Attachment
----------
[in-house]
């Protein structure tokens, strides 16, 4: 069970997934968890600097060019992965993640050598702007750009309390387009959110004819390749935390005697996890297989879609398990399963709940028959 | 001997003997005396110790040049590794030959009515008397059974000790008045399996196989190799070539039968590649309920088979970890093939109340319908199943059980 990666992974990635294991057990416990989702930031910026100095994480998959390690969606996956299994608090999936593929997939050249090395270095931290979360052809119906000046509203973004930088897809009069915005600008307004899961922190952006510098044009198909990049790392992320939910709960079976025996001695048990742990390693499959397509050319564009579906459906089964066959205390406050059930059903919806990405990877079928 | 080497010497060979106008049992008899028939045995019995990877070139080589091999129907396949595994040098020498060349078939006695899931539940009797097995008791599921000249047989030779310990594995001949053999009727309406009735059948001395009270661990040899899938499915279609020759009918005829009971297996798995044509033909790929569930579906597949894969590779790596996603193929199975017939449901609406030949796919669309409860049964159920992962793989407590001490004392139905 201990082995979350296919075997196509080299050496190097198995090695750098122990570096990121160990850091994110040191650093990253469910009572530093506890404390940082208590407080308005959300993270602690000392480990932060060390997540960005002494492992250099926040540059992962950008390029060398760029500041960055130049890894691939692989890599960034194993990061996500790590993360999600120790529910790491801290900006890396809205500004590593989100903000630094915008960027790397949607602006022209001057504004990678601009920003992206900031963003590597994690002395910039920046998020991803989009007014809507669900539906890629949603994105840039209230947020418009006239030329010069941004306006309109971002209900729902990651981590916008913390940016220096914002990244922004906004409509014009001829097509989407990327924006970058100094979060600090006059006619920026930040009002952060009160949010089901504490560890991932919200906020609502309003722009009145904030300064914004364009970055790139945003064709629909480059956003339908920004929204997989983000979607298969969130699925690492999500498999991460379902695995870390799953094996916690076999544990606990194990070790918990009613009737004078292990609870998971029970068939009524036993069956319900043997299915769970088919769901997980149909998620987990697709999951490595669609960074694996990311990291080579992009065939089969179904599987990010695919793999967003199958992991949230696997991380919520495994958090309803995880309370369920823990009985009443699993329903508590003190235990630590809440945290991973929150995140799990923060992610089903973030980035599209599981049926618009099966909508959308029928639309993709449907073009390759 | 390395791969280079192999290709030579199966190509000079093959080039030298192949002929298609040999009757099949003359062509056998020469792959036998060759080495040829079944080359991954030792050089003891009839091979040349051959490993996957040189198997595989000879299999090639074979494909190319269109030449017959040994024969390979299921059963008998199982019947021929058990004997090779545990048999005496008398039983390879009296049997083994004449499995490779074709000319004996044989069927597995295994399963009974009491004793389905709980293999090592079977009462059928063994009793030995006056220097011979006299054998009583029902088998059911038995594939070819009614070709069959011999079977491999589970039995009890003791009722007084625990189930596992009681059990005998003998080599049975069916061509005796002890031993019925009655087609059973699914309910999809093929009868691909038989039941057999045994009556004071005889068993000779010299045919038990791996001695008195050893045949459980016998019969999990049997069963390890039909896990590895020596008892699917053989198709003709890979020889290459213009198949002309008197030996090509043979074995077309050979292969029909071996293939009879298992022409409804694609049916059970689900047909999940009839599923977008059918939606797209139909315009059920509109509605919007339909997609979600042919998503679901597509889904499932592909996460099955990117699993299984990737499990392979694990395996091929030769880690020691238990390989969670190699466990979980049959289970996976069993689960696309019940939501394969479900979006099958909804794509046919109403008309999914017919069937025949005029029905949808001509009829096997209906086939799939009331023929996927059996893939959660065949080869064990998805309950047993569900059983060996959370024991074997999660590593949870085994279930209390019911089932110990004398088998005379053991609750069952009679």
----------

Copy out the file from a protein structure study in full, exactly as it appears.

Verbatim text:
[in-house]
């Protein structure tokens, strides 16, 4: 069970997934968890600097060019992965993640050598702007750009309390387009959110004819390749935390005697996890297989879609398990399963709940028959 | 001997003997005396110790040049590794030959009515008397059974000790008045399996196989190799070539039968590649309920088979970890093939109340319908199943059980 990666992974990635294991057990416990989702930031910026100095994480998959390690969606996956299994608090999936593929997939050249090395270095931290979360052809119906000046509203973004930088897809009069915005600008307004899961922190952006510098044009198909990049790392992320939910709960079976025996001695048990742990390693499959397509050319564009579906459906089964066959205390406050059930059903919806990405990877079928 | 080497010497060979106008049992008899028939045995019995990877070139080589091999129907396949595994040098020498060349078939006695899931539940009797097995008791599921000249047989030779310990594995001949053999009727309406009735059948001395009270661990040899899938499915279609020759009918005829009971297996798995044509033909790929569930579906597949894969590779790596996603193929199975017939449901609406030949796919669309409860049964159920992962793989407590001490004392139905 201990082995979350296919075997196509080299050496190097198995090695750098122990570096990121160990850091994110040191650093990253469910009572530093506890404390940082208590407080308005959300993270602690000392480990932060060390997540960005002494492992250099926040540059992962950008390029060398760029500041960055130049890894691939692989890599960034194993990061996500790590993360999600120790529910790491801290900006890396809205500004590593989100903000630094915008960027790397949607602006022209001057504004990678601009920003992206900031963003590597994690002395910039920046998020991803989009007014809507669900539906890629949603994105840039209230947020418009006239030329010069941004306006309109971002209900729902990651981590916008913390940016220096914002990244922004906004409509014009001829097509989407990327924006970058100094979060600090006059006619920026930040009002952060009160949010089901504490560890991932919200906020609502309003722009009145904030300064914004364009970055790139945003064709629909480059956003339908920004929204997989983000979607298969969130699925690492999500498999991460379902695995870390799953094996916690076999544990606990194990070790918990009613009737004078292990609870998971029970068939009524036993069956319900043997299915769970088919769901997980149909998620987990697709999951490595669609960074694996990311990291080579992009065939089969179904599987990010695919793999967003199958992991949230696997991380919520495994958090309803995880309370369920823990009985009443699993329903508590003190235990630590809440945290991973929150995140799990923060992610089903973030980035599209599981049926618009099966909508959308029928639309993709449907073009390759 | 390395791969280079192999290709030579199966190509000079093959080039030298192949002929298609040999009757099949003359062509056998020469792959036998060759080495040829079944080359991954030792050089003891009839091979040349051959490993996957040189198997595989000879299999090639074979494909190319269109030449017959040994024969390979299921059963008998199982019947021929058990004997090779545990048999005496008398039983390879009296049997083994004449499995490779074709000319004996044989069927597995295994399963009974009491004793389905709980293999090592079977009462059928063994009793030995006056220097011979006299054998009583029902088998059911038995594939070819009614070709069959011999079977491999589970039995009890003791009722007084625990189930596992009681059990005998003998080599049975069916061509005796002890031993019925009655087609059973699914309910999809093929009868691909038989039941057999045994009556004071005889068993000779010299045919038990791996001695008195050893045949459980016998019969999990049997069963390890039909896990590895020596008892699917053989198709003709890979020889290459213009198949002309008197030996090509043979074995077309050979292969029909071996293939009879298992022409409804694609049916059970689900047909999940009839599923977008059918939606797209139909315009059920509109509605919007339909997609979600042919998503679901597509889904499932592909996460099955990117699993299984990737499990392979694990395996091929030769880690020691238990390989969670190699466990979980049959289970996976069993689960696309019940939501394969479900979006099958909804794509046919109403008309999914017919069937025949005029029905949808001509009829096997209906086939799939009331023929996927059996893939959660065949080869064990998805309950047993569900059983060996959370024991074997999660590593949870085994279930209390019911089932110990004398088998005379053991609750069952009679």